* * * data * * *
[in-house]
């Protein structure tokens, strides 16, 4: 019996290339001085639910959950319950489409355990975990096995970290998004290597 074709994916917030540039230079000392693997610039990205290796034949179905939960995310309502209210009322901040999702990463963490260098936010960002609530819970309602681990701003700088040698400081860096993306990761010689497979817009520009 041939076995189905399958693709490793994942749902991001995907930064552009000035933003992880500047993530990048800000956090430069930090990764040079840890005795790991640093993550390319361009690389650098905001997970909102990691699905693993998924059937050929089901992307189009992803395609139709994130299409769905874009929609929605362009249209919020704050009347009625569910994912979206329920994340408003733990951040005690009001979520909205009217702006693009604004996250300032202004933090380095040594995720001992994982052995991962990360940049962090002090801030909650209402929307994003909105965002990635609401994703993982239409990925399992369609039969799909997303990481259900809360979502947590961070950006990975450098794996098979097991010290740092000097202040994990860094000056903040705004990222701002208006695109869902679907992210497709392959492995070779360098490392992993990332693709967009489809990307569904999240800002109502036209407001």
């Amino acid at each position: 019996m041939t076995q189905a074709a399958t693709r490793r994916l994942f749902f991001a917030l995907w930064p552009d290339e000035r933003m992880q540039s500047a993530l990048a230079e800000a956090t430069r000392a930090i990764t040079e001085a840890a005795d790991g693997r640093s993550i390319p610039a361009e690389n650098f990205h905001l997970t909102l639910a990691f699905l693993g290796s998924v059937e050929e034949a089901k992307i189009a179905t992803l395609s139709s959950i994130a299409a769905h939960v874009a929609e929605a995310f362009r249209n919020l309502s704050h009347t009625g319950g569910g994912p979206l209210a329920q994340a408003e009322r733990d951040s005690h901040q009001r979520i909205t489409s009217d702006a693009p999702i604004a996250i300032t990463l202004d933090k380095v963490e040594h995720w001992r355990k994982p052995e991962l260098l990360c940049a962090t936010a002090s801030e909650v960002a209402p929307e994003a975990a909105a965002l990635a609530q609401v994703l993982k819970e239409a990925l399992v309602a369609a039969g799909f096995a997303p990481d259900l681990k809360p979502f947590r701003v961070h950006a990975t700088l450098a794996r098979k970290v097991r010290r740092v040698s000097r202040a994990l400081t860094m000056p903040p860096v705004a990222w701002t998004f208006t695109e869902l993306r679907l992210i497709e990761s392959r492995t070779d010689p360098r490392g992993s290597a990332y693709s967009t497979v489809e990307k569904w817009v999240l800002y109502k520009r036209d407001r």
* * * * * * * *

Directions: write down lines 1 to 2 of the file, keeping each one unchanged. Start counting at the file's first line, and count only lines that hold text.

[in-house]
């Protein structure tokens, strides 16, 4: 019996290339001085639910959950319950489409355990975990096995970290998004290597 074709994916917030540039230079000392693997610039990205290796034949179905939960995310309502209210009322901040999702990463963490260098936010960002609530819970309602681990701003700088040698400081860096993306990761010689497979817009520009 041939076995189905399958693709490793994942749902991001995907930064552009000035933003992880500047993530990048800000956090430069930090990764040079840890005795790991640093993550390319361009690389650098905001997970909102990691699905693993998924059937050929089901992307189009992803395609139709994130299409769905874009929609929605362009249209919020704050009347009625569910994912979206329920994340408003733990951040005690009001979520909205009217702006693009604004996250300032202004933090380095040594995720001992994982052995991962990360940049962090002090801030909650209402929307994003909105965002990635609401994703993982239409990925399992369609039969799909997303990481259900809360979502947590961070950006990975450098794996098979097991010290740092000097202040994990860094000056903040705004990222701002208006695109869902679907992210497709392959492995070779360098490392992993990332693709967009489809990307569904999240800002109502036209407001």